Most drivers are aware that many variables, such as age, gender, and accident history, when setting auto insurance rates, affect their auto insurance premiums. Not all drivers realized that their credit score could also impact how much they pay for coverage, though. Here's how and why your credit score may impact your auto insurance rates, and what you can do about it.
Credit Scores Affect Auto Premiums in Most States
In 47 states, including Georgia, insurance companies are allowed to consider drivers' credit scores when calculating auto insurance policies' premiums. Massachusetts, California, and Hawaii are the only states that have laws prohibiting this practice.
In the states that allow the practice, weighing credit scores when setting premiums are permitted because multiple studies have shown a correlation between credit scores and insurers' payments. The University of Texas at Austin and the Federal Trade Commission each conducted a study that found that drivers with poor credit scores cost insurers more money.
To compensate for their increased costs when underwriting policies to drivers with low credit scores, insurers raise those drivers' premiums.
Insurers Consider Credit Scores Indirectly
Insurance companies don't directly consider drivers' credit scores. Rather than correlating specific credit scores with particular premiums. Insurers factor drivers' FICO or Experian credit scores into their own version of a credit score - an insurance credit score. Thus, the relationship between a true credit score and a policy's premiums is a mitigated relationship.
Credit Scores Have Significant Impacts on Insurance Premiums
The indirect relationship between credit scores and auto insurance premiums doesn't mean that the impact a credit score has is insignificant, however. Drivers with lower credit scores pay higher insurance rates, and the increase is often quite significant.
One investigation showed just how much of an impact a poor credit score can have. In a scenario that compared policies for a 30-year-old male driver in New York City, a sample driver with poor credit paid $6,524 for auto insurance while one with excellent credit paid $3,178. That's a difference of $3,346 - more than the excellent credit score driver's entire policy premium.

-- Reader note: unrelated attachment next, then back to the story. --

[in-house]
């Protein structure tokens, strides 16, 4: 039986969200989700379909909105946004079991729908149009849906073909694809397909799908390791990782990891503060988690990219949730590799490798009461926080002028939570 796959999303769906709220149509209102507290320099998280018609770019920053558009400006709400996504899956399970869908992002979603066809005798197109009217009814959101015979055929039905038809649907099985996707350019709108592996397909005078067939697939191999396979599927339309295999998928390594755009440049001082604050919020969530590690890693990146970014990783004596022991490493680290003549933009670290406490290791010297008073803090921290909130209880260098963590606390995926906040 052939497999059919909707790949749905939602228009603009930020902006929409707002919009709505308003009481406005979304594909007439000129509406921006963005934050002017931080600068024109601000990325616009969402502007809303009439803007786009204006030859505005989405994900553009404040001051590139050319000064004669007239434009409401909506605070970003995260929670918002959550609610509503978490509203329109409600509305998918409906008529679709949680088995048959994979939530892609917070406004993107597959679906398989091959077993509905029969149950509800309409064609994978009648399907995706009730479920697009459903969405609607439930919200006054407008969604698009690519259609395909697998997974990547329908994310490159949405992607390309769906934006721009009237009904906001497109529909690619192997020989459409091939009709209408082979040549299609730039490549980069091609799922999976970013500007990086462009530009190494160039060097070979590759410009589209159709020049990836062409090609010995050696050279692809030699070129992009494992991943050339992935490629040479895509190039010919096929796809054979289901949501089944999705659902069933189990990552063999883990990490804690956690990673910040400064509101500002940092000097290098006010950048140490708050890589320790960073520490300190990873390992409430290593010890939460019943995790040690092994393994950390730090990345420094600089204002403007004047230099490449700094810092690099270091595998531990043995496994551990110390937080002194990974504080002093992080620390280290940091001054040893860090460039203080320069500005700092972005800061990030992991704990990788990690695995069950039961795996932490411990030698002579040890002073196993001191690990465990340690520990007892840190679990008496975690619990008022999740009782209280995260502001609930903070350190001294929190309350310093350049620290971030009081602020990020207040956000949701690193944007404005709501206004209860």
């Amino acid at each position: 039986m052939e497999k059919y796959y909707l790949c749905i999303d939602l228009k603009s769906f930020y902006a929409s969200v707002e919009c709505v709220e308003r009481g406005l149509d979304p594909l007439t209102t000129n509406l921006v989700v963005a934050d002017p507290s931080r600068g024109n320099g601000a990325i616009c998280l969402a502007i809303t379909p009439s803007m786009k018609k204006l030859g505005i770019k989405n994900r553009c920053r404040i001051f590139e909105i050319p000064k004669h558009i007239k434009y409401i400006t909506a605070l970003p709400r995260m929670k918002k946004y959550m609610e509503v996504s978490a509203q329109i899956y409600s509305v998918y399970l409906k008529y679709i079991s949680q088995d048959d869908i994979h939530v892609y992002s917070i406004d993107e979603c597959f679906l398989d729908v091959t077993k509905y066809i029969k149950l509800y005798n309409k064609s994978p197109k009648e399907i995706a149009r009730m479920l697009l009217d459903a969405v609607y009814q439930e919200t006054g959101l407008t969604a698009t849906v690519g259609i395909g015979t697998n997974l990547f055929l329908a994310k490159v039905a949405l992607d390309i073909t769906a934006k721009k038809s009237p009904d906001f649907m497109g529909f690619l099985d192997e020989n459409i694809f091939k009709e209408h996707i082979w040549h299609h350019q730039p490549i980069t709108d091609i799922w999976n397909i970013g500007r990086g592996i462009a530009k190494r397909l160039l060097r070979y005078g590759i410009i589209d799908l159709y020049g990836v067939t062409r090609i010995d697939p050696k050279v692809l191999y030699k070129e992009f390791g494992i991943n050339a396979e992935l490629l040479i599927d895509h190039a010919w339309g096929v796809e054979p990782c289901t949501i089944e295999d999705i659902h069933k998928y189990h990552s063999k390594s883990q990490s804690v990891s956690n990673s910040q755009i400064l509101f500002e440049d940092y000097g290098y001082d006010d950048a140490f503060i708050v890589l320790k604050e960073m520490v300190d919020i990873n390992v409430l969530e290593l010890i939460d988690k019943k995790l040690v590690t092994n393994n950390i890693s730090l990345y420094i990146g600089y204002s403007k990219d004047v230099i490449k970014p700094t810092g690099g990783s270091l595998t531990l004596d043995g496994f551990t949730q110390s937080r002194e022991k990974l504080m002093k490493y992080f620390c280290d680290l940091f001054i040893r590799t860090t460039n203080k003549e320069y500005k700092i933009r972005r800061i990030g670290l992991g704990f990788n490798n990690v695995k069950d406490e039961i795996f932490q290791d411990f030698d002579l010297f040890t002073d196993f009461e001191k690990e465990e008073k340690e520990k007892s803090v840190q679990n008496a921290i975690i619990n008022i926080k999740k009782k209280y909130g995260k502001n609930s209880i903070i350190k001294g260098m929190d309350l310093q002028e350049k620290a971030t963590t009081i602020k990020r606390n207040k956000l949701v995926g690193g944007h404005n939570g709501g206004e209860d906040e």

The amounts found in this scenario won't hold true for every driver because insurance companies base premiums on so many variables. Where the practice is allowed, though, the pattern holds true. Drivers with low credit scores pay a lot more - and sometimes double - for auto insurance.
Drivers with Low Scores Can Work to Improve Their Credit
The good news is that this variable is within drivers' control. Drivers with low credit scores can work to improve their scores by:
- Paying off debt
- Making on-time payments
- Avoiding new lines of credit
- Settling outstanding bad debts
- Addressing errors on their credit reports
Each of these actions will have a positive impact on a driver's credit score, and together the actions will have a powerful cumulative effect. In just a few months, a driver with poor credit can raise their credit score by several points. Even if drivers never reach an excellent score, each improvement can result in a premium reduction.
Once drivers raise their credit scores, they should request new quotes for auto insurance policies. Insurance companies don't constantly run credit checks, but requesting a new policy will prompt insurers to recheck a credit score. If the score has improved, the policy offered will probably cost less.
Drivers Can Request Multiple Quotes with an Independent Agent's Assistance
How much less a policy costs after improving a credit score depends on the insurance company. Some companies will offer larger reductions than other companies.
The easiest way to get quotes for auto insurance policies from multiple insurers is by working with an independent agent. To speak with an independent agent, contact us at Finley Pinson Insurance.